May 15, 2018

10 Sneaky ways to save more money each month

Are you paying for things, like gym memberships or smartphone apps that you don’t use anymore? Justin Howell, co-founder and CEO of Rize, a saving and investing app, suggests cleaning house. “ and TrueBill help you find your subscriptions and eliminate the ones you don’t use,” he says. “This could potentially save you some big bucks this year.

With monthly subscriptions, memberships or other ongoing commitments, like software or apps you pay for every month, that you want to keep, Bobbi Rebell CFP® and host of the Financial Grownup podcast suggest that there may be an opportunity to negotiate a better rate. “[If] companies know you like the service and if all it takes is the right price to lure you back, that is worth the effort for them,” she says. She also suggests letting the subscription lapse, if you can, as the company may offer you some great deals to woo you back.

You may look for coupons and cashback opportunities as you shop online, but have you tried negotiating by a site's chat function? Michael Wheeler, who teaches a negotiations course for Harvard Business School’s digital learning initiative, HBX, says that you can sometimes score a lower price by doing so. “Start by asking for a discount in plain, clear language," he says. If you get a no, be persistent, and ask again in a friendly tone. You might be (happily) surprised at the result.

Amazon is known for its great prices, but that doesn’t mean you’re getting the lowest price every time you check out. Exercising a little patience can ensure that you’re getting the best deal Amazon has to offer. David Mercer founder of SME Pals, a blog dedicated to helping people turn their business ideas into profitable startups, suggests using a price tracker, like “Amazon has many thousands of sellers behind the scenes who change their prices all the time as they compete with each other,” he says. “Combine hourly tracking with Amazon coupons, if available, to squeeze the very lowest prices out of Amazon on a regular basis.”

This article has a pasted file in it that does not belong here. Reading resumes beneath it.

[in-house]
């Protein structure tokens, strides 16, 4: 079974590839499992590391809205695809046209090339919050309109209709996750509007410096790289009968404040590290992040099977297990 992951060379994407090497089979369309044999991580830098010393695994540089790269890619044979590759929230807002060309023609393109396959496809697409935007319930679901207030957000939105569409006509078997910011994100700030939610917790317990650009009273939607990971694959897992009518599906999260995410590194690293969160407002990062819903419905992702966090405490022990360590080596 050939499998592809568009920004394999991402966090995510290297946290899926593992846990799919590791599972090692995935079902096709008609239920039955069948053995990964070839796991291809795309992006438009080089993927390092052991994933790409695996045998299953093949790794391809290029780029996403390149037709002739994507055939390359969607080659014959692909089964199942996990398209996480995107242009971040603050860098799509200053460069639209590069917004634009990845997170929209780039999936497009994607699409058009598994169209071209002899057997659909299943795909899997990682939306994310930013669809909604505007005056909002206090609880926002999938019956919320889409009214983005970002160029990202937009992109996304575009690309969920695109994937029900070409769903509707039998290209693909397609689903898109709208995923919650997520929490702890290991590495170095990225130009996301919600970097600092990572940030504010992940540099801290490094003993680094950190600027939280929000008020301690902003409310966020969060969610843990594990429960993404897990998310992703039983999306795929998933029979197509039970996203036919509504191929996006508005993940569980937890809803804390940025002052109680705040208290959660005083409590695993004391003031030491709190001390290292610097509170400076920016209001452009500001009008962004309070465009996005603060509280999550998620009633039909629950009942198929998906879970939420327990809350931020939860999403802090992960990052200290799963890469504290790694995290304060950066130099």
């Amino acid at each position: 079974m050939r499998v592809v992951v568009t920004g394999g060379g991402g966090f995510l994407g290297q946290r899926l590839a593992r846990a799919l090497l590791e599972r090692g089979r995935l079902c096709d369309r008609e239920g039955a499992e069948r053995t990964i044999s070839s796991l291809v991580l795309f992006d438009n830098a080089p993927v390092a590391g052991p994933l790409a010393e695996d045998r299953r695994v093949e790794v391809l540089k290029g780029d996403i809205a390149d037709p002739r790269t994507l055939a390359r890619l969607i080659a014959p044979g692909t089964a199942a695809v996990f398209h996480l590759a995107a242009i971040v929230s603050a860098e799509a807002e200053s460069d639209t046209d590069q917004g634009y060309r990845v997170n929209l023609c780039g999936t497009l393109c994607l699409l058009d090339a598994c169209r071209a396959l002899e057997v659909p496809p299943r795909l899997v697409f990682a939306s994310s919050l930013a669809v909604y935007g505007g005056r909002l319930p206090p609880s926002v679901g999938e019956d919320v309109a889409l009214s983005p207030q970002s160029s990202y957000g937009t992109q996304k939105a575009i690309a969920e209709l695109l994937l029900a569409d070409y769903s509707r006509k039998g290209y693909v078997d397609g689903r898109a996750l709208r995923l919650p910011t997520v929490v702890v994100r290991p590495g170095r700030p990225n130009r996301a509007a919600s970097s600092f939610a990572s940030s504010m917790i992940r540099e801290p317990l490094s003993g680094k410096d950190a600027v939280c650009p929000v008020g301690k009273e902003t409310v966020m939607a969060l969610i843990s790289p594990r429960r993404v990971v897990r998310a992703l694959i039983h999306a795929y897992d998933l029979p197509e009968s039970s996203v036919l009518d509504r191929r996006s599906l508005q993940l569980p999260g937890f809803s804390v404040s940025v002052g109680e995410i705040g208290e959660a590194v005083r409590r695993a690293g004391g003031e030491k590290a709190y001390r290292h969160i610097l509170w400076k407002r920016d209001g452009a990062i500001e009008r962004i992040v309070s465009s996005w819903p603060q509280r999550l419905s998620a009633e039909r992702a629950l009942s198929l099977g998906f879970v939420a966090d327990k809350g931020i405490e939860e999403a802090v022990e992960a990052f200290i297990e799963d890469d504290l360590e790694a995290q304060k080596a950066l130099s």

Gabriella Santaniello, founder of A-Line Partners, an independent retail research firm, uses Price Alert for Amazon. “If the price of my desired item decreases in price, they send a price alert email,” she says. “Now that many designers have Amazon shops, this trick applies just as much to apparel as it does to household goods.” If you have other favorite retailers, Santaniello also recommends signing up for their email lists, joining rewards programs, and downloading its app for discounts and exclusive bonuses.

Liz Eischen of the Kitchen Table Finances blog, has saved a bundle using the Ibotta app, which offers its users rewards for shopping with retailers like Target, PetSmart, and “Ibotta has helped me save money by being more mindful of what I am purchasing,” Eischen says. “I take a few minutes before shopping to explore the current offers on Ibotta and identify items I can earn cash back on. These savings go directly into a savings account.

You can save a couple thousand dollars a year by bringing your lunch to work, according to Janette Pavini, savings expert for “The average deli meat and cheese sandwich, a bag of chips, a cookie, and iced tea costs around $11.50 a day. That is close to $3,000 a year! By making a nearly identical lunch at home, you would spend around $700.” She also says that planning your weekly menu around what’s on sale at the grocery store could save you at least 35 percent off your bill. Also, remember to join your grocery store's loyalty program, use coupons, and ask for a rain check if a sale item is out of stock so you can get the sale price when it’s available.

Curbside pickup and grocery delivery may seem like a luxury, but it can actually save you money and precious time. “By having the groceries come to you or by picking them up curbside at the store, you avoid the impulse purchases that can easily add 20 percent or more to your grocery bill,” says Kimberly Foss, CFP®, and bestselling author of Wealthy by Design: A 5-Step Plan for Financial Security. “In addition to the money you’ll save, the time you gain may be the biggest savings of all.”

Avoid overpaying for your prescriptions. Joe Sanginiti, CEO of FamilyWize, a prescription savings program, suggests opting for generic drugs over brand name. “Generics are equally effective and cost much less,” he says. “According to the FDA, the average cost of a generic drug is 80-85 percent lower than its brand name counterpart.” He also suggests shopping around, as prices may vary between pharmaciES